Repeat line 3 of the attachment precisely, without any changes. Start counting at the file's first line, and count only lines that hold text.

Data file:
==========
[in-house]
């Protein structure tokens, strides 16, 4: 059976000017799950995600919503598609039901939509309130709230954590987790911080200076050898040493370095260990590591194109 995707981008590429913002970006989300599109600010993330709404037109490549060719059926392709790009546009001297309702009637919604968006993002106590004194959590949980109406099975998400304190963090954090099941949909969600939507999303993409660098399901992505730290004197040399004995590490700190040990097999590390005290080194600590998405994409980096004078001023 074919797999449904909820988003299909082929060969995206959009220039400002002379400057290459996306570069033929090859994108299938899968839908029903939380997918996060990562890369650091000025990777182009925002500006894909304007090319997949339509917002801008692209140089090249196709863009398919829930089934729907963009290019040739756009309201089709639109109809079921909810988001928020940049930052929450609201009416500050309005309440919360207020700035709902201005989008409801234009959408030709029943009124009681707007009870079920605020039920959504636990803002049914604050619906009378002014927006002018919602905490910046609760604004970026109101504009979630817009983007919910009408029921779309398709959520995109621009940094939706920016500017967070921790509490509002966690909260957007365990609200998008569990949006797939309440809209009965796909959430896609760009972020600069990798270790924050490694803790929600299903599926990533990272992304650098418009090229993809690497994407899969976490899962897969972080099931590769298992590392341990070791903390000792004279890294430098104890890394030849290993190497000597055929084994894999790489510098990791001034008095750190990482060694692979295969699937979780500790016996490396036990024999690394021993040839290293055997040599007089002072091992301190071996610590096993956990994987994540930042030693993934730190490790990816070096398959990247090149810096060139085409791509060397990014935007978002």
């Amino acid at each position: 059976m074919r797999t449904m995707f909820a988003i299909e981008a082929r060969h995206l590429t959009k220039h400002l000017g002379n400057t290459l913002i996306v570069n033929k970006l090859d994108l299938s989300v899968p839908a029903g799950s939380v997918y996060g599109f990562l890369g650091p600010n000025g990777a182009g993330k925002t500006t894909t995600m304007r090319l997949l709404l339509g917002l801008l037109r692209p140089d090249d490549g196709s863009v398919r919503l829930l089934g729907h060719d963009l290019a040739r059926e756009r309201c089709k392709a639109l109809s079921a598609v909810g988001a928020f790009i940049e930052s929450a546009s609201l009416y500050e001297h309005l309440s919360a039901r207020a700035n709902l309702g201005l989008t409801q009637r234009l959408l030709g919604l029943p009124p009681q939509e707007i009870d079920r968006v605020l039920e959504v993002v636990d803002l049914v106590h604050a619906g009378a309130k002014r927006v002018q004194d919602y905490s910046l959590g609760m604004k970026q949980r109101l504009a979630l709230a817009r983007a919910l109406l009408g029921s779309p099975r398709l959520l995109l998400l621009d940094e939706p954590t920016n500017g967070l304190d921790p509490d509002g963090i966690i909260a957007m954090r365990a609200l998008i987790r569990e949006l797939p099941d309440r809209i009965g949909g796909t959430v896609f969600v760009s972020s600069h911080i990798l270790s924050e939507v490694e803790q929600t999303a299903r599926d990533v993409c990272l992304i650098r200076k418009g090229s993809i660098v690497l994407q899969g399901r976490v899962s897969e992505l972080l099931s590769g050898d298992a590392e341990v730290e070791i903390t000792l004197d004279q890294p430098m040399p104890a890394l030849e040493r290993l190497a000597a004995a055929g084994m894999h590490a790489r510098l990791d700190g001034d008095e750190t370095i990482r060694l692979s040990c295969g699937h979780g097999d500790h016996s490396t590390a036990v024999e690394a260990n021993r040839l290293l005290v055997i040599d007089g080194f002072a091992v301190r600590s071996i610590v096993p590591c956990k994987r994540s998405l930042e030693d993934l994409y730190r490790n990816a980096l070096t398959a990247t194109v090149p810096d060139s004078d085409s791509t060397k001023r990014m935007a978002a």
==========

């Amino acid at each position: 059976m074919r797999t449904m995707f909820a988003i299909e981008a082929r060969h995206l590429t959009k220039h400002l000017g002379n400057t290459l913002i996306v570069n033929k970006l090859d994108l299938s989300v899968p839908a029903g799950s939380v997918y996060g599109f990562l890369g650091p600010n000025g990777a182009g993330k925002t500006t894909t995600m304007r090319l997949l709404l339509g917002l801008l037109r692209p140089d090249d490549g196709s863009v398919r919503l829930l089934g729907h060719d963009l290019a040739r059926e756009r309201c089709k392709a639109l109809s079921a598609v909810g988001a928020f790009i940049e930052s929450a546009s609201l009416y500050e001297h309005l309440s919360a039901r207020a700035n709902l309702g201005l989008t409801q009637r234009l959408l030709g919604l029943p009124p009681q939509e707007i009870d079920r968006v605020l039920e959504v993002v636990d803002l049914v106590h604050a619906g009378a309130k002014r927006v002018q004194d919602y905490s910046l959590g609760m604004k970026q949980r109101l504009a979630l709230a817009r983007a919910l109406l009408g029921s779309p099975r398709l959520l995109l998400l621009d940094e939706p954590t920016n500017g967070l304190d921790p509490d509002g963090i966690i909260a957007m954090r365990a609200l998008i987790r569990e949006l797939p099941d309440r809209i009965g949909g796909t959430v896609f969600v760009s972020s600069h911080i990798l270790s924050e939507v490694e803790q929600t999303a299903r599926d990533v993409c990272l992304i650098r200076k418009g090229s993809i660098v690497l994407q899969g399901r976490v899962s897969e992505l972080l099931s590769g050898d298992a590392e341990v730290e070791i903390t000792l004197d004279q890294p430098m040399p104890a890394l030849e040493r290993l190497a000597a004995a055929g084994m894999h590490a790489r510098l990791d700190g001034d008095e750190t370095i990482r060694l692979s040990c295969g699937h979780g097999d500790h016996s490396t590390a036990v024999e690394a260990n021993r040839l290293l005290v055997i040599d007089g080194f002072a091992v301190r600590s071996i610590v096993p590591c956990k994987r994540s998405l930042e030693d993934l994409y730190r490790n990816a980096l070096t398959a990247t194109v090149p810096d060139s004078d085409s791509t060397k001023r990014m935007a978002a």